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Relatively new to data science. I heard something about converting columns which contain integers into a range between 0 and 1. I think the reasoning was that so all the columns will be more similar in their range. I think along with that there might have been a step of removing outliers (very high integers) to that they wouldn't cause all other results be skewed as a low fraction.

Is this accurate?

If yes, is there an easy command to make it happen with a Pandas dataset?

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This transformation is called min-max-scaling and also often referred to as standardization.

Scikit learn provides the MinMaxScaler() for this (see here). Here is an example adapted from "Introduction to Machine Learning with Python" by Mueller and Guido:

from sklearn.datasets import load_breast_cancer
from sklearn.model_selection import train_test_split
from sklearn.preprocessing import MinMaxScaler

cancer = load_breast_cancer()

X_train, X_test, y_train, y_test = train_test_split(cancer.data, cancer.target,
random_state=1)

scaler = MinMaxScaler()

scaler.fit(X_train)

X_train_scaled = scaler.transform(X_train)
X_test_scaled = scaler.transform(X_test)

(Side note: keep in mind to fit the scaler only on the training and not the test data!)

In the book "Python Machine Learning" by Raschka the author provides a brief pragmatic comparison of min-max-scaling/standardization to normalization (the latter one means substracting the mean and dividing by variance):

Although normalization via min-max scaling is a commonly used technique that is useful when we need values in a bounded interval, standardization can be more practical for many machine learning algorithms. The reason is that many linear models, such as the logistic regression and SVM, [...] initialize the weights to 0 or small random values close to 0. Using standardization, we center the feature columns at mean 0 with standard deviation 1 so that the feature columns take the form of a normal distribution, which makes it easier to learn the weights. Furthermore, standardization maintains useful information about outliers and makes the algorithm less sensitive to them in contrast to min-max scaling, which scales the data to a limited range of values.

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  • $\begingroup$ If you make all your training data have values between 0 and 1 and then the test data has a value of 500 in the same column, won't that be a problem? $\endgroup$ – Philip Kirkbride Mar 5 at 18:09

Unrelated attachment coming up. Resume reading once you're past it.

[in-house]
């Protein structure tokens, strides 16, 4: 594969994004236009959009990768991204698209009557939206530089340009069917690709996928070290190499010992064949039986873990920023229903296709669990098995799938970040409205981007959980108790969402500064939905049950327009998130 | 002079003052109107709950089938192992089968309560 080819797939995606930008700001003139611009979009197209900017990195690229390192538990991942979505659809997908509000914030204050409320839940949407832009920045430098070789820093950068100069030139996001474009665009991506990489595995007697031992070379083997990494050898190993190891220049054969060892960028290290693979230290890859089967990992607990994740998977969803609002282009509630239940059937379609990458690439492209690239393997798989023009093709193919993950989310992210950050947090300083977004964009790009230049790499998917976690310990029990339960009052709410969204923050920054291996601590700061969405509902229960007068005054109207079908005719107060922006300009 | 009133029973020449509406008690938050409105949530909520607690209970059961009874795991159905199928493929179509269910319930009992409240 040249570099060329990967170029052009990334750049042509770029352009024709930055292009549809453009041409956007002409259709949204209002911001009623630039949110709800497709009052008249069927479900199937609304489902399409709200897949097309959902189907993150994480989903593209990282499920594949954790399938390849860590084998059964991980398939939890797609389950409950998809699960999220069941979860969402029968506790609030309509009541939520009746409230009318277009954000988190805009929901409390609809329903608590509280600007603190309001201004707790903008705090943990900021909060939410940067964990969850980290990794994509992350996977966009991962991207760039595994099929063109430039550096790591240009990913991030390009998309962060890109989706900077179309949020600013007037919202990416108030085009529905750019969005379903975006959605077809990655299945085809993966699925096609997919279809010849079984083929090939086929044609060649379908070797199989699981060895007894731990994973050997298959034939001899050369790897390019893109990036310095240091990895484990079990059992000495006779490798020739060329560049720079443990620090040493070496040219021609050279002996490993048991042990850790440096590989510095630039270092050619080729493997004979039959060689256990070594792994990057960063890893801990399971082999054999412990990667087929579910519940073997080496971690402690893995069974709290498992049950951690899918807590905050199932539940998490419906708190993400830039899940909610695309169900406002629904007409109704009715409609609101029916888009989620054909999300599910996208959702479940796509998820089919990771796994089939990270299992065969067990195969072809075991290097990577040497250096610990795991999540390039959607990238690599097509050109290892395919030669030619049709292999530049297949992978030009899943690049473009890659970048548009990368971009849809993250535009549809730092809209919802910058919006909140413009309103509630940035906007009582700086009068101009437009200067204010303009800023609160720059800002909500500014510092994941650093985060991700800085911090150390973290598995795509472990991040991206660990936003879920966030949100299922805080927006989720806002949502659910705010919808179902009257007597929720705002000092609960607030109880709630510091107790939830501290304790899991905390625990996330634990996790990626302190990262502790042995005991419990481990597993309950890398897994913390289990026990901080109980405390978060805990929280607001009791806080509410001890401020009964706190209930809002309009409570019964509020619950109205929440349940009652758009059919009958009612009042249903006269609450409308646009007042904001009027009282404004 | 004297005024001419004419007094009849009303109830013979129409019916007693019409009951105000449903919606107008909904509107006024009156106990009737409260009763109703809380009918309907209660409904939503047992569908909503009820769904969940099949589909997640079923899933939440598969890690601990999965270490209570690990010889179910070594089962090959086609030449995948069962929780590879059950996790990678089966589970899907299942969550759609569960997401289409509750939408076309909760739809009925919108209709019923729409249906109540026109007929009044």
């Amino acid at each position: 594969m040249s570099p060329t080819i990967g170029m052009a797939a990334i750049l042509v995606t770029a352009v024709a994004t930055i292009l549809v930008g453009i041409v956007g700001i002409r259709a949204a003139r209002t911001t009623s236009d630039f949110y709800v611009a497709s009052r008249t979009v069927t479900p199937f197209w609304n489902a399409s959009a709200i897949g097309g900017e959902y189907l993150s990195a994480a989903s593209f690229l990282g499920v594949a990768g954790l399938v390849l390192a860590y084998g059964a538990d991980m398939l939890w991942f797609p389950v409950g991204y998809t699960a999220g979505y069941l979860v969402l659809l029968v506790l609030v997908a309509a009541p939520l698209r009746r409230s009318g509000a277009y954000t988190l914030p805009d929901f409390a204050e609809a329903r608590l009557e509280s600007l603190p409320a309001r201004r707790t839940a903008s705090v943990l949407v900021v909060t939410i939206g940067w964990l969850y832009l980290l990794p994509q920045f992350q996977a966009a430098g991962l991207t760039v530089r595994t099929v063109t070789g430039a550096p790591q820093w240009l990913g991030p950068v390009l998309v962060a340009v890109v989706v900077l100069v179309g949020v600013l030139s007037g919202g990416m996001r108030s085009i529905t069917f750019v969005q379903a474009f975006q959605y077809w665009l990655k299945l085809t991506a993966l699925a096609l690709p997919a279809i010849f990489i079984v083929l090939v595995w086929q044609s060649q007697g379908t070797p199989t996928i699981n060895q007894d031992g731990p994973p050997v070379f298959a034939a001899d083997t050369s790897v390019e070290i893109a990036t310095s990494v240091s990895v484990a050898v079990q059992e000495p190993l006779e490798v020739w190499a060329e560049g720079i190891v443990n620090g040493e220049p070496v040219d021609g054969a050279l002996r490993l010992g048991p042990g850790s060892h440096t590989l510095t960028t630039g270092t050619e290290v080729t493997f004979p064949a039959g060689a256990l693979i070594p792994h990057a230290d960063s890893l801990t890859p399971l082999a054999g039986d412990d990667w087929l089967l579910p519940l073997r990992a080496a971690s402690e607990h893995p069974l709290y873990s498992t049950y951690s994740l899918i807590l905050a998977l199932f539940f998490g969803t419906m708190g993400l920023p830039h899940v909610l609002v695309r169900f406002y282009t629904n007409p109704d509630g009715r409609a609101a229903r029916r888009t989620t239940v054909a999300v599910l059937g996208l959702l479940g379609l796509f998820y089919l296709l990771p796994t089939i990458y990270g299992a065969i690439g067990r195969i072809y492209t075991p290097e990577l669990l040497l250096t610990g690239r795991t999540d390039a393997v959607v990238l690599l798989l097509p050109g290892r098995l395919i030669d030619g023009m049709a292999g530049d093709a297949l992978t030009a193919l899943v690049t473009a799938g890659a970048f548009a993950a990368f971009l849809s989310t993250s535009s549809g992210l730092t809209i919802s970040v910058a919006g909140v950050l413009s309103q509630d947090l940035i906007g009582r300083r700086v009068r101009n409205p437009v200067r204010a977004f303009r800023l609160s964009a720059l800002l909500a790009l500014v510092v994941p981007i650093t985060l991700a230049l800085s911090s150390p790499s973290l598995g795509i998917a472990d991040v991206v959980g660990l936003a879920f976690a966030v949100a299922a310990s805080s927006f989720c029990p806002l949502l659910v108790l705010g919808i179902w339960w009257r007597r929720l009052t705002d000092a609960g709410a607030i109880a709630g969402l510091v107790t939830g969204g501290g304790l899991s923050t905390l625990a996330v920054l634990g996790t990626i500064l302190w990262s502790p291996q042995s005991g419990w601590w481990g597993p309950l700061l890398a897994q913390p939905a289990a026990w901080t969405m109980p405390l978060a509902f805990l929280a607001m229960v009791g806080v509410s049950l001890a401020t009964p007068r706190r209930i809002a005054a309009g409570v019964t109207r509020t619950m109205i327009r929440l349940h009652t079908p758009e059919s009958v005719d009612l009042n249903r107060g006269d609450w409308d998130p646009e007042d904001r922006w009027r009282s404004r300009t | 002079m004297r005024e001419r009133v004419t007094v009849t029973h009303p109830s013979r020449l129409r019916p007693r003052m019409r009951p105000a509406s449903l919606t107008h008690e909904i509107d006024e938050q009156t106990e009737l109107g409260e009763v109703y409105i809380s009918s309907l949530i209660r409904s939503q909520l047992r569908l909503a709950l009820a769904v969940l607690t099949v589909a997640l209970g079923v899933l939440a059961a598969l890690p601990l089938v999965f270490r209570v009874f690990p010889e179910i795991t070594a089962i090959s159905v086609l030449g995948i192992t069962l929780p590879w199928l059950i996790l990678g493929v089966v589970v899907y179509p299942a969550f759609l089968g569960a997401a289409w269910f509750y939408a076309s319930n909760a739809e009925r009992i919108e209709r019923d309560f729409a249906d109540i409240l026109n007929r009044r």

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    $\begingroup$ @PhilipKirkbride Yes, but that is not what I meant: you need to apply the Scaler on both, the train and test data. But it is important to fit it only on the train data. That is why in the above example it says scaler.fit(X_train) (fitting on train data) and then X_train_scaled = scaler.transform(X_train) (applying to train data) and X_test_scaled = scaler.transform(X_test) (applying to test data). But there is nothing like scaler.fit(X_test). But nevertheless you are correct that the test data will not be scaled to have a min of 0 and a max of 1. $\endgroup$ – Sammy Mar 5 at 18:14
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I think there si some confusion with the quantile transformer : https://scikit-learn.org/stable/modules/generated/sklearn.preprocessing.QuantileTransformer.html#sklearn.preprocessing.QuantileTransformer it actually scale the values to a 0-1 range. the goal is to get a uniform distribution. It serves a different purpose than minmax scaler imho. Notably it could be helpfull if you get outliers.

To get a bigger overview on what different scalers do : https://scikit-learn.org/stable/auto_examples/preprocessing/plot_all_scaling.html#sphx-glr-auto-examples-preprocessing-plot-all-scaling-py

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Firstly, the way that you decide to transform your variables should be dependent on the purpose that you are using them for.

Generally, I would not recommend doing what you stated.

However, something that is commonly done to deal with the problem of variables not being in s a 'similar range' is normalization. To normalize you just subtract the mean from the value and divide by the standard deviation. This results in variables that all have mean 0 and standard deviation 1.

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  • $\begingroup$ Does that mean you end up with negative values? Since if you subtract from a value of 0 you'd have a negative? $\endgroup$ – Philip Kirkbride Mar 5 at 17:20
  • $\begingroup$ Yep, you'd end up with negative values. $\endgroup$ – fractalnature Mar 5 at 17:21
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Whether you want to do data transformation, really depends on the algorithm that you are using. Tree based algorithms (Decision Tree, Random Forest, Gradient Boosting algorithms), are scale invariant and thus will not benefit from the transformation. While for K-Nearest Neighbors, you probably would want to scale your features, otherwise features with larger values get disproportional influence.

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